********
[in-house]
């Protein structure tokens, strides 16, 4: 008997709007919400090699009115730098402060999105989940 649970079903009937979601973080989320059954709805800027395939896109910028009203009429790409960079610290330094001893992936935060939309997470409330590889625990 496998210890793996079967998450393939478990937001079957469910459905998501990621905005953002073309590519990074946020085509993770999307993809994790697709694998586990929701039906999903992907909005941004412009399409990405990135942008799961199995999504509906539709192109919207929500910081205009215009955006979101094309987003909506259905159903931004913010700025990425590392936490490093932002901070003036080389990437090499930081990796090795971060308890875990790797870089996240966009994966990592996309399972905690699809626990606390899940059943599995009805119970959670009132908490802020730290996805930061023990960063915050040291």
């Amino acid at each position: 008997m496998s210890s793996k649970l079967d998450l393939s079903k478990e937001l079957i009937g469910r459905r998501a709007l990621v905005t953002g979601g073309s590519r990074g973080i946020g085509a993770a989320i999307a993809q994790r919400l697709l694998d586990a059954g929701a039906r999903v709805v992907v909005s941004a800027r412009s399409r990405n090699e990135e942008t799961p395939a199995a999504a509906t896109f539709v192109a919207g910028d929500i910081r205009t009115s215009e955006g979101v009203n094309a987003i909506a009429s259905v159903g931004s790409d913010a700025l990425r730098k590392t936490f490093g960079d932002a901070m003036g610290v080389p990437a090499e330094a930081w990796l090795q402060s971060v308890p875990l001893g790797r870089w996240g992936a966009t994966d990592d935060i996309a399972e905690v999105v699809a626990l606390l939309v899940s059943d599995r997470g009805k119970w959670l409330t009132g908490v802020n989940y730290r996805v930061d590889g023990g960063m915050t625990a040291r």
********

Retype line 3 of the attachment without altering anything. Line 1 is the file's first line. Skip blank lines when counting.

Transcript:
């Amino acid at each position: 008997m496998s210890s793996k649970l079967d998450l393939s079903k478990e937001l079957i009937g469910r459905r998501a709007l990621v905005t953002g979601g073309s590519r990074g973080i946020g085509a993770a989320i999307a993809q994790r919400l697709l694998d586990a059954g929701a039906r999903v709805v992907v909005s941004a800027r412009s399409r990405n090699e990135e942008t799961p395939a199995a999504a509906t896109f539709v192109a919207g910028d929500i910081r205009t009115s215009e955006g979101v009203n094309a987003i909506a009429s259905v159903g931004s790409d913010a700025l990425r730098k590392t936490f490093g960079d932002a901070m003036g610290v080389p990437a090499e330094a930081w990796l090795q402060s971060v308890p875990l001893g790797r870089w996240g992936a966009t994966d990592d935060i996309a399972e905690v999105v699809a626990l606390l939309v899940s059943d599995r997470g009805k119970w959670l409330t009132g908490v802020n989940y730290r996805v930061d590889g023990g960063m915050t625990a040291r």